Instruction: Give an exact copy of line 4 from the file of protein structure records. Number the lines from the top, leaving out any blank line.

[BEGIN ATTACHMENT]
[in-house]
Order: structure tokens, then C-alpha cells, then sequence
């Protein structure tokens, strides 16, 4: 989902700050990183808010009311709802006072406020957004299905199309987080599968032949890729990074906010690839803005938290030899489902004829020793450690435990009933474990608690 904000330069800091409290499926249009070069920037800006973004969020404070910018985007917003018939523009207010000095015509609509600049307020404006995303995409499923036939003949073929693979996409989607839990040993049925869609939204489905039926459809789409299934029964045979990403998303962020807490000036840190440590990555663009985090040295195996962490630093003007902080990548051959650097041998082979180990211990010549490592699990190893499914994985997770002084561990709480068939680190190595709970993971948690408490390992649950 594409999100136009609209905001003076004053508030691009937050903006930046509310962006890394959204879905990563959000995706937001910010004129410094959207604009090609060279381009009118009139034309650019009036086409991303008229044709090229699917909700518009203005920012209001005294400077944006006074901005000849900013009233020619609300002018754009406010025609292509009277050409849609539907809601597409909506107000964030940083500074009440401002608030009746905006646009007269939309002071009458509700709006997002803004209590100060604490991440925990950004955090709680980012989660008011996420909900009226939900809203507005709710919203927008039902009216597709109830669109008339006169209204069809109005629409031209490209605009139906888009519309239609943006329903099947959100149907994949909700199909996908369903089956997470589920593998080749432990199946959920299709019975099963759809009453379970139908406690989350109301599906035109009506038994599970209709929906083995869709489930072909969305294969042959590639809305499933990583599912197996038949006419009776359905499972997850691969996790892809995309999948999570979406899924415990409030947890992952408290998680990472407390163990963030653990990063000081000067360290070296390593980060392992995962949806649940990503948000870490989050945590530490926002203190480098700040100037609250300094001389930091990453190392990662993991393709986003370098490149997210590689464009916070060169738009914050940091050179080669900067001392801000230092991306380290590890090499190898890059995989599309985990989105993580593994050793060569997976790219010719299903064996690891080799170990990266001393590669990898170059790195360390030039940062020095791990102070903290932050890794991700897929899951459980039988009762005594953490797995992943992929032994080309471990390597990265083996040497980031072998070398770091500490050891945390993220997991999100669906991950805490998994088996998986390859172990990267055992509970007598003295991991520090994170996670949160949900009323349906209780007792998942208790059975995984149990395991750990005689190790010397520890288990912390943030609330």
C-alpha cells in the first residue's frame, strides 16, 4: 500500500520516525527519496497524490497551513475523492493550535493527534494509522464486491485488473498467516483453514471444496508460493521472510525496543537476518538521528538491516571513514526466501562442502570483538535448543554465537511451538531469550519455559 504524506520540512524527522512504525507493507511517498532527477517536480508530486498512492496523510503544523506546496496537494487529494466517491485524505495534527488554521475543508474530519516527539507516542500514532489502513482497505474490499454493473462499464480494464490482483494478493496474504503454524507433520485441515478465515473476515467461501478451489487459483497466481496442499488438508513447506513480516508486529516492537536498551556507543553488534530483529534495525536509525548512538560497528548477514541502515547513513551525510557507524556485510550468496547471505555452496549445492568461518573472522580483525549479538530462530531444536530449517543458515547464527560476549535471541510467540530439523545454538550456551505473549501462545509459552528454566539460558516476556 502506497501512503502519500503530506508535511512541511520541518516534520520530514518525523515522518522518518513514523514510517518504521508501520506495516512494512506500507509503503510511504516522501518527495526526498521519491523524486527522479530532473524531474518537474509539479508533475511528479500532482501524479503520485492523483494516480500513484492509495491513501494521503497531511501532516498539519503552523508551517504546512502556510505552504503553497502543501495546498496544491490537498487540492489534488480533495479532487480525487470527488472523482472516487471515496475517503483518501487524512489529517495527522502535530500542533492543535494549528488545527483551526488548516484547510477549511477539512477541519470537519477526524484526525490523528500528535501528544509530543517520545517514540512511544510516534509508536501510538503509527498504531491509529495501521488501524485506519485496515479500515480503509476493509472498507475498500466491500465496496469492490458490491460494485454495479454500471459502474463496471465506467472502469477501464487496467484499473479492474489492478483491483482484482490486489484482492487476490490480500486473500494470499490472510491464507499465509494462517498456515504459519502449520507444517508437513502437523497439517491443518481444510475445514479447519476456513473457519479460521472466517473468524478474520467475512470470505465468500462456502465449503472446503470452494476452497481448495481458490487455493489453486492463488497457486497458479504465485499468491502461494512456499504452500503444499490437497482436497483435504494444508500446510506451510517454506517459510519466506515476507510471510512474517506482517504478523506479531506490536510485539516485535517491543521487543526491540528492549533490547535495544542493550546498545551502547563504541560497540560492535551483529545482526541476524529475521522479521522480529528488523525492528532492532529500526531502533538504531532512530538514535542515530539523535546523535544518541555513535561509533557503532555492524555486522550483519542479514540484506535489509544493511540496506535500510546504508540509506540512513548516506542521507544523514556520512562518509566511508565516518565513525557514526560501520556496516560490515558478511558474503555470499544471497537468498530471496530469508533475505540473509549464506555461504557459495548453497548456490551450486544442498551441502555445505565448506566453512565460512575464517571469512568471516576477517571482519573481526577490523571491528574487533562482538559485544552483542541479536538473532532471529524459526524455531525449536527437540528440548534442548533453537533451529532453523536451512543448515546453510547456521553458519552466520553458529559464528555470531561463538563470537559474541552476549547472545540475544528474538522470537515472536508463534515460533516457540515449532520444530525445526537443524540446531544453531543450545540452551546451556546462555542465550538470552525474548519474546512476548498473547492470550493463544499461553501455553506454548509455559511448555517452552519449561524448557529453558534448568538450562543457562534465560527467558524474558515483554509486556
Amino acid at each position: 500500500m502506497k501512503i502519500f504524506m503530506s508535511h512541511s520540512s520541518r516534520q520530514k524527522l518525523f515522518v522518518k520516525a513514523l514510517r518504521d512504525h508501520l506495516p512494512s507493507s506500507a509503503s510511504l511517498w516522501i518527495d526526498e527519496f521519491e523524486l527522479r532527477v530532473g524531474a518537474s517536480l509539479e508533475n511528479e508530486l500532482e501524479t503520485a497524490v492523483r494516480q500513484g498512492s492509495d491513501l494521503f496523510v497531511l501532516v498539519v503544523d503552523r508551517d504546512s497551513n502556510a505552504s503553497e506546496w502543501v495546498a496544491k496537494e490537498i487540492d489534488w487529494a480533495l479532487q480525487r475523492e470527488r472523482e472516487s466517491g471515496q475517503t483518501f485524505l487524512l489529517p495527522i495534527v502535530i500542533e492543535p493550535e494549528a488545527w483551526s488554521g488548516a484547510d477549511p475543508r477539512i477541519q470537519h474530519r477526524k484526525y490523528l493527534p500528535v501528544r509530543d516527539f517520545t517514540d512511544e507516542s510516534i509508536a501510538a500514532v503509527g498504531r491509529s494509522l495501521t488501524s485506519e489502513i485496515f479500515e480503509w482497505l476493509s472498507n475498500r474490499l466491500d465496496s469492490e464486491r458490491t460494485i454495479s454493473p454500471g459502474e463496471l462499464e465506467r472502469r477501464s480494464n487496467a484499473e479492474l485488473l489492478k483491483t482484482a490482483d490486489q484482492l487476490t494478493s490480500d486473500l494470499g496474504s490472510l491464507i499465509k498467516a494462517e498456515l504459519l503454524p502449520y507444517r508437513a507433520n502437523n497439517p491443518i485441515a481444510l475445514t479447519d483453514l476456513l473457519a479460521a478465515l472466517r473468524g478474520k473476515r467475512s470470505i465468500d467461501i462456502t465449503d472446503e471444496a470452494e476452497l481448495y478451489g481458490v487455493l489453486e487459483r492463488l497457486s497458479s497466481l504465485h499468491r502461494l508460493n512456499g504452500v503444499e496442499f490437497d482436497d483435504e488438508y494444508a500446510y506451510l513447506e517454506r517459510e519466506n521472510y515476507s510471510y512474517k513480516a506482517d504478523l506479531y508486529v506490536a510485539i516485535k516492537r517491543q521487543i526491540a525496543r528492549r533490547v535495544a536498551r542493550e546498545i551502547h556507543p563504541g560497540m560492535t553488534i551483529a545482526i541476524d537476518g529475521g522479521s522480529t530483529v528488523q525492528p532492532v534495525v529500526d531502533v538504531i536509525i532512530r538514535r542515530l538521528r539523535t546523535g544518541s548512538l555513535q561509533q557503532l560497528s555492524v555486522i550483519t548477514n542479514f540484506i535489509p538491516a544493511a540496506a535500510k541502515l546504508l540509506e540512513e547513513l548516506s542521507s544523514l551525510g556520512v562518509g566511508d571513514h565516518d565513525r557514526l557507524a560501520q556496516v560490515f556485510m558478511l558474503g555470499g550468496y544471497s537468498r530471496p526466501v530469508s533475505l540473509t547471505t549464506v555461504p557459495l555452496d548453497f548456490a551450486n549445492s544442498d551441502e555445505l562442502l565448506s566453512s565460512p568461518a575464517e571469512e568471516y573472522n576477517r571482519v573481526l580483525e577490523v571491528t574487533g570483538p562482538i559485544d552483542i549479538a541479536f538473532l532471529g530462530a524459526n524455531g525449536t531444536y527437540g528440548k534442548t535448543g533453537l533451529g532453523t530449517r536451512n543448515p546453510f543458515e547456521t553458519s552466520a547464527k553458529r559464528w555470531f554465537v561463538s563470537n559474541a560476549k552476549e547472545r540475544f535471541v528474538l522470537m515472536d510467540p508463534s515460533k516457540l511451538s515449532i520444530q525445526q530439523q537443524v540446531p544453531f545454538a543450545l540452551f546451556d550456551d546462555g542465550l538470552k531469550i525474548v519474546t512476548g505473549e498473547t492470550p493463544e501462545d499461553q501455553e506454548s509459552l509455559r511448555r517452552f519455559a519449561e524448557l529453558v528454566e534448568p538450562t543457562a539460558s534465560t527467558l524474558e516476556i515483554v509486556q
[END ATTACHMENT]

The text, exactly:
C-alpha cells in the first residue's frame, strides 16, 4: 500500500520516525527519496497524490497551513475523492493550535493527534494509522464486491485488473498467516483453514471444496508460493521472510525496543537476518538521528538491516571513514526466501562442502570483538535448543554465537511451538531469550519455559 504524506520540512524527522512504525507493507511517498532527477517536480508530486498512492496523510503544523506546496496537494487529494466517491485524505495534527488554521475543508474530519516527539507516542500514532489502513482497505474490499454493473462499464480494464490482483494478493496474504503454524507433520485441515478465515473476515467461501478451489487459483497466481496442499488438508513447506513480516508486529516492537536498551556507543553488534530483529534495525536509525548512538560497528548477514541502515547513513551525510557507524556485510550468496547471505555452496549445492568461518573472522580483525549479538530462530531444536530449517543458515547464527560476549535471541510467540530439523545454538550456551505473549501462545509459552528454566539460558516476556 502506497501512503502519500503530506508535511512541511520541518516534520520530514518525523515522518522518518513514523514510517518504521508501520506495516512494512506500507509503503510511504516522501518527495526526498521519491523524486527522479530532473524531474518537474509539479508533475511528479500532482501524479503520485492523483494516480500513484492509495491513501494521503497531511501532516498539519503552523508551517504546512502556510505552504503553497502543501495546498496544491490537498487540492489534488480533495479532487480525487470527488472523482472516487471515496475517503483518501487524512489529517495527522502535530500542533492543535494549528488545527483551526488548516484547510477549511477539512477541519470537519477526524484526525490523528500528535501528544509530543517520545517514540512511544510516534509508536501510538503509527498504531491509529495501521488501524485506519485496515479500515480503509476493509472498507475498500466491500465496496469492490458490491460494485454495479454500471459502474463496471465506467472502469477501464487496467484499473479492474489492478483491483482484482490486489484482492487476490490480500486473500494470499490472510491464507499465509494462517498456515504459519502449520507444517508437513502437523497439517491443518481444510475445514479447519476456513473457519479460521472466517473468524478474520467475512470470505465468500462456502465449503472446503470452494476452497481448495481458490487455493489453486492463488497457486497458479504465485499468491502461494512456499504452500503444499490437497482436497483435504494444508500446510506451510517454506517459510519466506515476507510471510512474517506482517504478523506479531506490536510485539516485535517491543521487543526491540528492549533490547535495544542493550546498545551502547563504541560497540560492535551483529545482526541476524529475521522479521522480529528488523525492528532492532529500526531502533538504531532512530538514535542515530539523535546523535544518541555513535561509533557503532555492524555486522550483519542479514540484506535489509544493511540496506535500510546504508540509506540512513548516506542521507544523514556520512562518509566511508565516518565513525557514526560501520556496516560490515558478511558474503555470499544471497537468498530471496530469508533475505540473509549464506555461504557459495548453497548456490551450486544442498551441502555445505565448506566453512565460512575464517571469512568471516576477517571482519573481526577490523571491528574487533562482538559485544552483542541479536538473532532471529524459526524455531525449536527437540528440548534442548533453537533451529532453523536451512543448515546453510547456521553458519552466520553458529559464528555470531561463538563470537559474541552476549547472545540475544528474538522470537515472536508463534515460533516457540515449532520444530525445526537443524540446531544453531543450545540452551546451556546462555542465550538470552525474548519474546512476548498473547492470550493463544499461553501455553506454548509455559511448555517452552519449561524448557529453558534448568538450562543457562534465560527467558524474558515483554509486556